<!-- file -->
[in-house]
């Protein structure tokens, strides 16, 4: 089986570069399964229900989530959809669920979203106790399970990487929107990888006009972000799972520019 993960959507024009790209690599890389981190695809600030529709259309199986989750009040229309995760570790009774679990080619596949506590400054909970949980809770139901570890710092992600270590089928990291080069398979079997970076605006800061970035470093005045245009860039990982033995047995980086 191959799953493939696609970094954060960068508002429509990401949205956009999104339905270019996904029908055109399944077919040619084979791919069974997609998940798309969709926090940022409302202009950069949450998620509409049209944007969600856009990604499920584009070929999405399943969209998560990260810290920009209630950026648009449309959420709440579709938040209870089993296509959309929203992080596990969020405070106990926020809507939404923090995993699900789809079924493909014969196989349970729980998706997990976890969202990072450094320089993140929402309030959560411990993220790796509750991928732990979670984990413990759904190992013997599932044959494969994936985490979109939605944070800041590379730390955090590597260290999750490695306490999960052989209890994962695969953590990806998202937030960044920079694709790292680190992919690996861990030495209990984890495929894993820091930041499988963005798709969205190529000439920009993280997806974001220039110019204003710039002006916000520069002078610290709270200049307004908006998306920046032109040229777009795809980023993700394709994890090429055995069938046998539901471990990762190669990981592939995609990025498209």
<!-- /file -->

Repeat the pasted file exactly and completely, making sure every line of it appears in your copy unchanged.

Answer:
[in-house]
């Protein structure tokens, strides 16, 4: 089986570069399964229900989530959809669920979203106790399970990487929107990888006009972000799972520019 993960959507024009790209690599890389981190695809600030529709259309199986989750009040229309995760570790009774679990080619596949506590400054909970949980809770139901570890710092992600270590089928990291080069398979079997970076605006800061970035470093005045245009860039990982033995047995980086 191959799953493939696609970094954060960068508002429509990401949205956009999104339905270019996904029908055109399944077919040619084979791919069974997609998940798309969709926090940022409302202009950069949450998620509409049209944007969600856009990604499920584009070929999405399943969209998560990260810290920009209630950026648009449309959420709440579709938040209870089993296509959309929203992080596990969020405070106990926020809507939404923090995993699900789809079924493909014969196989349970729980998706997990976890969202990072450094320089993140929402309030959560411990993220790796509750991928732990979670984990413990759904190992013997599932044959494969994936985490979109939605944070800041590379730390955090590597260290999750490695306490999960052989209890994962695969953590990806998202937030960044920079694709790292680190992919690996861990030495209990984890495929894993820091930041499988963005798709969205190529000439920009993280997806974001220039110019204003710039002006916000520069002078610290709270200049307004908006998306920046032109040229777009795809980023993700394709994890090429055995069938046998539901471990990762190669990981592939995609990025498209």